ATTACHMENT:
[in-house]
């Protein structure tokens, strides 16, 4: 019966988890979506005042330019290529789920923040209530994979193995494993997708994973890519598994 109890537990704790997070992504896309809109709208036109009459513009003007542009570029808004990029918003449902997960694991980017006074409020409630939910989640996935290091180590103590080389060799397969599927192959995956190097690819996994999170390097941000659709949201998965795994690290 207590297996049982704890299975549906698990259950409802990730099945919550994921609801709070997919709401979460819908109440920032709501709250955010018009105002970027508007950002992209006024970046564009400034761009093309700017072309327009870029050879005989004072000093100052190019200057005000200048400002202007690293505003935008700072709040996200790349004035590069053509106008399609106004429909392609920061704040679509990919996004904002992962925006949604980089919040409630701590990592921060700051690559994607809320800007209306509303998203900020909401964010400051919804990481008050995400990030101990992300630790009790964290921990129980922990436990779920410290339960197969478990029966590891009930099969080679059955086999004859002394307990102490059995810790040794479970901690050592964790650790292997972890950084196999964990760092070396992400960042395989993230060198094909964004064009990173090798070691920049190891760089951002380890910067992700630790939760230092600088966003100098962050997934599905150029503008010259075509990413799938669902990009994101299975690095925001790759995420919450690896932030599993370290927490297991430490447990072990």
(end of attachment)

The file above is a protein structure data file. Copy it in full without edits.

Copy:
[in-house]
């Protein structure tokens, strides 16, 4: 019966988890979506005042330019290529789920923040209530994979193995494993997708994973890519598994 109890537990704790997070992504896309809109709208036109009459513009003007542009570029808004990029918003449902997960694991980017006074409020409630939910989640996935290091180590103590080389060799397969599927192959995956190097690819996994999170390097941000659709949201998965795994690290 207590297996049982704890299975549906698990259950409802990730099945919550994921609801709070997919709401979460819908109440920032709501709250955010018009105002970027508007950002992209006024970046564009400034761009093309700017072309327009870029050879005989004072000093100052190019200057005000200048400002202007690293505003935008700072709040996200790349004035590069053509106008399609106004429909392609920061704040679509990919996004904002992962925006949604980089919040409630701590990592921060700051690559994607809320800007209306509303998203900020909401964010400051919804990481008050995400990030101990992300630790009790964290921990129980922990436990779920410290339960197969478990029966590891009930099969080679059955086999004859002394307990102490059995810790040794479970901690050592964790650790292997972890950084196999964990760092070396992400960042395989993230060198094909964004064009990173090798070691920049190891760089951002380890910067992700630790939760230092600088966003100098962050997934599905150029503008010259075509990413799938669902990009994101299975690095925001790759995420919450690896932030599993370290927490297991430490447990072990």